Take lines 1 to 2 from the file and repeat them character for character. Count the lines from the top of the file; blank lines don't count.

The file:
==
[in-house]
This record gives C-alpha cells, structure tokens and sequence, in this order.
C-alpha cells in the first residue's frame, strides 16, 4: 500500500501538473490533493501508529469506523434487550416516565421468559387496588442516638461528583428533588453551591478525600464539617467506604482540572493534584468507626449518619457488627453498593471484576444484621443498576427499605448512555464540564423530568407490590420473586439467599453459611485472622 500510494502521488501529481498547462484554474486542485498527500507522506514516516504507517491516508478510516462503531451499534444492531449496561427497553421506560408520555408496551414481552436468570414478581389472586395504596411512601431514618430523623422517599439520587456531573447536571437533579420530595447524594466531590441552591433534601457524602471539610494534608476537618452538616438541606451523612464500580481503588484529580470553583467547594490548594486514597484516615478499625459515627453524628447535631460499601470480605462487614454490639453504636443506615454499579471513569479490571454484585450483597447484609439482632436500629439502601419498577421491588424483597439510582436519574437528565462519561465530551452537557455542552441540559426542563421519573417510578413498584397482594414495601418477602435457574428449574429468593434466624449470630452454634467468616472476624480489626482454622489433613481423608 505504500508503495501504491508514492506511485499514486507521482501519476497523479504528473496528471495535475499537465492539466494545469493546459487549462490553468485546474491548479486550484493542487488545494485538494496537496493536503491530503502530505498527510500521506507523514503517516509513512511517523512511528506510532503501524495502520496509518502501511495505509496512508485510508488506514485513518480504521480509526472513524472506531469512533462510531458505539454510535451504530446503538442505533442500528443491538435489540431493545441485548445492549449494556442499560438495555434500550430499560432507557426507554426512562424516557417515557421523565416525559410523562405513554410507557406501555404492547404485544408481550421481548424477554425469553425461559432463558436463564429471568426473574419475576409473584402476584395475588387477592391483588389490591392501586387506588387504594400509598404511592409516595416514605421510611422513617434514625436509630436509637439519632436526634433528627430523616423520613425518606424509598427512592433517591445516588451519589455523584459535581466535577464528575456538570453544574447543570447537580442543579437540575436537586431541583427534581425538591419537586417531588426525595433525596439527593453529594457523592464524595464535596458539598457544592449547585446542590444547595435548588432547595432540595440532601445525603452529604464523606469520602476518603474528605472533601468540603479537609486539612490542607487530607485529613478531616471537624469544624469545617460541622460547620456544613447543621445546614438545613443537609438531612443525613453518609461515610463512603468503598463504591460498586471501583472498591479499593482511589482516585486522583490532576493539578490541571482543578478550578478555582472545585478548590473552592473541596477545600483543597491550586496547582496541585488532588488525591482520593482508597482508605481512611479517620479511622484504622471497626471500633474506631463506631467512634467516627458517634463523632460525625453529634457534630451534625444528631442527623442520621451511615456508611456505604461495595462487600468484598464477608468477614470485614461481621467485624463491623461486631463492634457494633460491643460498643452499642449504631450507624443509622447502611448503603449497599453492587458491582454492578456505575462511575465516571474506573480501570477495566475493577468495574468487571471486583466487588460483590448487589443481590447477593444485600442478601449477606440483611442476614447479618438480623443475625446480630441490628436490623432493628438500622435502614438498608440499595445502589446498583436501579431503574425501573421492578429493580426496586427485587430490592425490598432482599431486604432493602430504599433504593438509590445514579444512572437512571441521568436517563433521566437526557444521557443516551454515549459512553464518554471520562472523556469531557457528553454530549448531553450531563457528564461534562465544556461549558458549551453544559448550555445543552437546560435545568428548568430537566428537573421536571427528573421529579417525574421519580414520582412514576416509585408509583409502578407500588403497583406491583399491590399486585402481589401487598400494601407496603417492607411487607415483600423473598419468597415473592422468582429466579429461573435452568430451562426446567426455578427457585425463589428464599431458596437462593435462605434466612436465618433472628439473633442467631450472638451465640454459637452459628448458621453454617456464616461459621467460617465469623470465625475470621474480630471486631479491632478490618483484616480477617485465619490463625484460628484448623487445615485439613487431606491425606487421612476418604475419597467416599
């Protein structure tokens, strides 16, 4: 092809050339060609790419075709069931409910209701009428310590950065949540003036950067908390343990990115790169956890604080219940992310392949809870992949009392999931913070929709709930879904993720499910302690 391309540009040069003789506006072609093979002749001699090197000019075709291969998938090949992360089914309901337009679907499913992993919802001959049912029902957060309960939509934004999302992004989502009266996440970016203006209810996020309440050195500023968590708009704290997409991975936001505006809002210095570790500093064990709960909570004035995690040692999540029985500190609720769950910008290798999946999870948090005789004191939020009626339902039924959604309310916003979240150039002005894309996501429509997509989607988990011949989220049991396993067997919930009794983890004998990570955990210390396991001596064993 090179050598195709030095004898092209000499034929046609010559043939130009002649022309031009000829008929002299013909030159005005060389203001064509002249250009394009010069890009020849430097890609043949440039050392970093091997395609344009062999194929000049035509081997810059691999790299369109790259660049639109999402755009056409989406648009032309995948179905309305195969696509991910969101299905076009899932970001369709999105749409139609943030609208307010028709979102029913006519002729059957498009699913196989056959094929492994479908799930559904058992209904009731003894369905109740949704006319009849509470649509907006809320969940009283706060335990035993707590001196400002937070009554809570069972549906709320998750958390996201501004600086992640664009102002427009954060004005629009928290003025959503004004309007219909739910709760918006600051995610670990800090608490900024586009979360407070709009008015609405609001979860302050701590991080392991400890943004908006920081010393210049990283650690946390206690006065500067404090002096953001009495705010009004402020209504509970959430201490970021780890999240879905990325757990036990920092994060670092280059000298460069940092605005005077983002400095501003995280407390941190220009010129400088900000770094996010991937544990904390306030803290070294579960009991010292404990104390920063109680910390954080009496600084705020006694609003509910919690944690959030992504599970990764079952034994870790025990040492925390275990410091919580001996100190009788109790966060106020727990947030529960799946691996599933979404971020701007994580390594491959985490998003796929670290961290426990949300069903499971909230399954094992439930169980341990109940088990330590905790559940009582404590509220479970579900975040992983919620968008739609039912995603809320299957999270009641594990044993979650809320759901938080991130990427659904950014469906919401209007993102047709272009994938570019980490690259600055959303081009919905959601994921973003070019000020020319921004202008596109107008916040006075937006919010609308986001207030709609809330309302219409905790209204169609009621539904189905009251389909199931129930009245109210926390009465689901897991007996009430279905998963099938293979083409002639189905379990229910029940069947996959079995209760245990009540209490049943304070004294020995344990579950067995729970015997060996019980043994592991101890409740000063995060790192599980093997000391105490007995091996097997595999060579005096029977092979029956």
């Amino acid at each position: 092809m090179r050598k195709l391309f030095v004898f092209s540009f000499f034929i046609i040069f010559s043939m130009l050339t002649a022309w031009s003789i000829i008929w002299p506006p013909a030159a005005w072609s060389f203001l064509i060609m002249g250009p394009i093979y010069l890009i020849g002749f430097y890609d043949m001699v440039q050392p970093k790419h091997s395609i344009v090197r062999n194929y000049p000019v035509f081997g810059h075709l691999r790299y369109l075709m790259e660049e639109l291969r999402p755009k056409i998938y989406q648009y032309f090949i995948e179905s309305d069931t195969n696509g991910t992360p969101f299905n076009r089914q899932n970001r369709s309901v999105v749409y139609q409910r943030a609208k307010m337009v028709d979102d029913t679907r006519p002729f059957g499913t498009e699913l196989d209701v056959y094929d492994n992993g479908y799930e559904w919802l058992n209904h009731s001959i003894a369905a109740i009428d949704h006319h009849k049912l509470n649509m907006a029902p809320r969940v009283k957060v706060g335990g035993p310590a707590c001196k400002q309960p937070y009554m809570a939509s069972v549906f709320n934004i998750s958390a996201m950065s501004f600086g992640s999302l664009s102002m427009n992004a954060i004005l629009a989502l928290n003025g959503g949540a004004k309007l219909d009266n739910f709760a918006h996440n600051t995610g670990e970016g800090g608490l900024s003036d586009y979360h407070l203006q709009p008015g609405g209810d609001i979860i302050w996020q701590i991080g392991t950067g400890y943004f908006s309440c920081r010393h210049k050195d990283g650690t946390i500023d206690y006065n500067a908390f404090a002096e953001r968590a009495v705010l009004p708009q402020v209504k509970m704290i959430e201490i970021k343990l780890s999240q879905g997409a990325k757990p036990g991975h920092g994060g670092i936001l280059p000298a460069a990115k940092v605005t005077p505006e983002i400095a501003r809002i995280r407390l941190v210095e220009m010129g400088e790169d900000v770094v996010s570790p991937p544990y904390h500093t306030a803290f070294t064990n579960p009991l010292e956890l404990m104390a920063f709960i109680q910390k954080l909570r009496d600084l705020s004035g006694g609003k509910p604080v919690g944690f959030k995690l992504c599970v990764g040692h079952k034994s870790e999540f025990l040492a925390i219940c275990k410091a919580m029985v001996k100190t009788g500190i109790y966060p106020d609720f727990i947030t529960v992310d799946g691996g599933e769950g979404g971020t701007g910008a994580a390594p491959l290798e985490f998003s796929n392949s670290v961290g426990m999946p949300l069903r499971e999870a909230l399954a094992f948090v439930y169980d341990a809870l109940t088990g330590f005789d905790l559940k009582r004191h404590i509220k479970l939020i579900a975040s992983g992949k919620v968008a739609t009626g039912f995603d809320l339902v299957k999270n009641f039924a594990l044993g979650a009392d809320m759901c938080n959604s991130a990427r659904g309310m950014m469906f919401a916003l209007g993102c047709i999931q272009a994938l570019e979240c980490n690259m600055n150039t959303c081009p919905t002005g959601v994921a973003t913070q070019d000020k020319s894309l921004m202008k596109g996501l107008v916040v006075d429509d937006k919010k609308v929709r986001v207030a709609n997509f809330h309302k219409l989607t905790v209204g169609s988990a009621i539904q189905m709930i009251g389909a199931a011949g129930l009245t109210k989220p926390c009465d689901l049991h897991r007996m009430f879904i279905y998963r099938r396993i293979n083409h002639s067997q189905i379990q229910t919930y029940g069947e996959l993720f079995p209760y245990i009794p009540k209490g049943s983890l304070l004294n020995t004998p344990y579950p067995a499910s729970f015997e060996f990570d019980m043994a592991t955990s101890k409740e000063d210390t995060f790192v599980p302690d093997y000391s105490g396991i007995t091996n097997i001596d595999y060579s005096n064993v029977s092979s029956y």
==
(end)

[in-house]
This record gives C-alpha cells, structure tokens and sequence, in this order.